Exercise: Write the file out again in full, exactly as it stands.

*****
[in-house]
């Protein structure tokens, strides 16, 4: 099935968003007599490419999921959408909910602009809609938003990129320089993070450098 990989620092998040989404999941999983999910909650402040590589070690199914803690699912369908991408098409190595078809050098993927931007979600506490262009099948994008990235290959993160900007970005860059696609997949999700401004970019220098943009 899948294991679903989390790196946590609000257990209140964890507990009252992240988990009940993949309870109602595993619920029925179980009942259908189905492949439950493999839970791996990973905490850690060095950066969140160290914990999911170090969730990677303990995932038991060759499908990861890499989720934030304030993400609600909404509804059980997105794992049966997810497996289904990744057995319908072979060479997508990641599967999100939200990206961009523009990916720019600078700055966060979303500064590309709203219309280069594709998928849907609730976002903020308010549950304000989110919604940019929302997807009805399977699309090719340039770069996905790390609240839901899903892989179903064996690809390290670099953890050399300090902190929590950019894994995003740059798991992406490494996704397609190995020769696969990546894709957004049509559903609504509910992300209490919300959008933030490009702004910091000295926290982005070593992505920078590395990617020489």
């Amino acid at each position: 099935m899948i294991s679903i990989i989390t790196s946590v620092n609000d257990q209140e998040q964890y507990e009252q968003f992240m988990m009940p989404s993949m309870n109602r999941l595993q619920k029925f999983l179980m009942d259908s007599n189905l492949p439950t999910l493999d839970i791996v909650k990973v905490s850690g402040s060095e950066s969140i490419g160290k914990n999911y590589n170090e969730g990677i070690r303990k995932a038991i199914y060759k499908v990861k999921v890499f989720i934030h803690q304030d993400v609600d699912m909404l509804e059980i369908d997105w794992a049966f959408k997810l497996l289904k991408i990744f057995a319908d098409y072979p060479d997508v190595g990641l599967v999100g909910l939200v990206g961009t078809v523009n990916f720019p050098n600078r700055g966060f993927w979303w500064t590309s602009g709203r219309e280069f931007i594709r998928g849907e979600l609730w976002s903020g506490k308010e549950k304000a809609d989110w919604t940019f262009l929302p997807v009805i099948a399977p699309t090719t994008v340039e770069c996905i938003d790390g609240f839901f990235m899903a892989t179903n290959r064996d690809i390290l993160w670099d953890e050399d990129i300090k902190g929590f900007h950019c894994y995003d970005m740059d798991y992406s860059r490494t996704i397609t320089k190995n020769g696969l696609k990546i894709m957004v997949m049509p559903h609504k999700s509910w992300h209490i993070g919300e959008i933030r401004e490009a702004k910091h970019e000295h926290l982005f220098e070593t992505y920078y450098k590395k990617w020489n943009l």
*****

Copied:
[in-house]
């Protein structure tokens, strides 16, 4: 099935968003007599490419999921959408909910602009809609938003990129320089993070450098 990989620092998040989404999941999983999910909650402040590589070690199914803690699912369908991408098409190595078809050098993927931007979600506490262009099948994008990235290959993160900007970005860059696609997949999700401004970019220098943009 899948294991679903989390790196946590609000257990209140964890507990009252992240988990009940993949309870109602595993619920029925179980009942259908189905492949439950493999839970791996990973905490850690060095950066969140160290914990999911170090969730990677303990995932038991060759499908990861890499989720934030304030993400609600909404509804059980997105794992049966997810497996289904990744057995319908072979060479997508990641599967999100939200990206961009523009990916720019600078700055966060979303500064590309709203219309280069594709998928849907609730976002903020308010549950304000989110919604940019929302997807009805399977699309090719340039770069996905790390609240839901899903892989179903064996690809390290670099953890050399300090902190929590950019894994995003740059798991992406490494996704397609190995020769696969990546894709957004049509559903609504509910992300209490919300959008933030490009702004910091000295926290982005070593992505920078590395990617020489």
């Amino acid at each position: 099935m899948i294991s679903i990989i989390t790196s946590v620092n609000d257990q209140e998040q964890y507990e009252q968003f992240m988990m009940p989404s993949m309870n109602r999941l595993q619920k029925f999983l179980m009942d259908s007599n189905l492949p439950t999910l493999d839970i791996v909650k990973v905490s850690g402040s060095e950066s969140i490419g160290k914990n999911y590589n170090e969730g990677i070690r303990k995932a038991i199914y060759k499908v990861k999921v890499f989720i934030h803690q304030d993400v609600d699912m909404l509804e059980i369908d997105w794992a049966f959408k997810l497996l289904k991408i990744f057995a319908d098409y072979p060479d997508v190595g990641l599967v999100g909910l939200v990206g961009t078809v523009n990916f720019p050098n600078r700055g966060f993927w979303w500064t590309s602009g709203r219309e280069f931007i594709r998928g849907e979600l609730w976002s903020g506490k308010e549950k304000a809609d989110w919604t940019f262009l929302p997807v009805i099948a399977p699309t090719t994008v340039e770069c996905i938003d790390g609240f839901f990235m899903a892989t179903n290959r064996d690809i390290l993160w670099d953890e050399d990129i300090k902190g929590f900007h950019c894994y995003d970005m740059d798991y992406s860059r490494t996704i397609t320089k190995n020769g696969l696609k990546i894709m957004v997949m049509p559903h609504k999700s509910w992300h209490i993070g919300e959008i933030r401004e490009a702004k910091h970019e000295h926290l982005f220098e070593t992505y920078y450098k590395k990617w020489n943009l």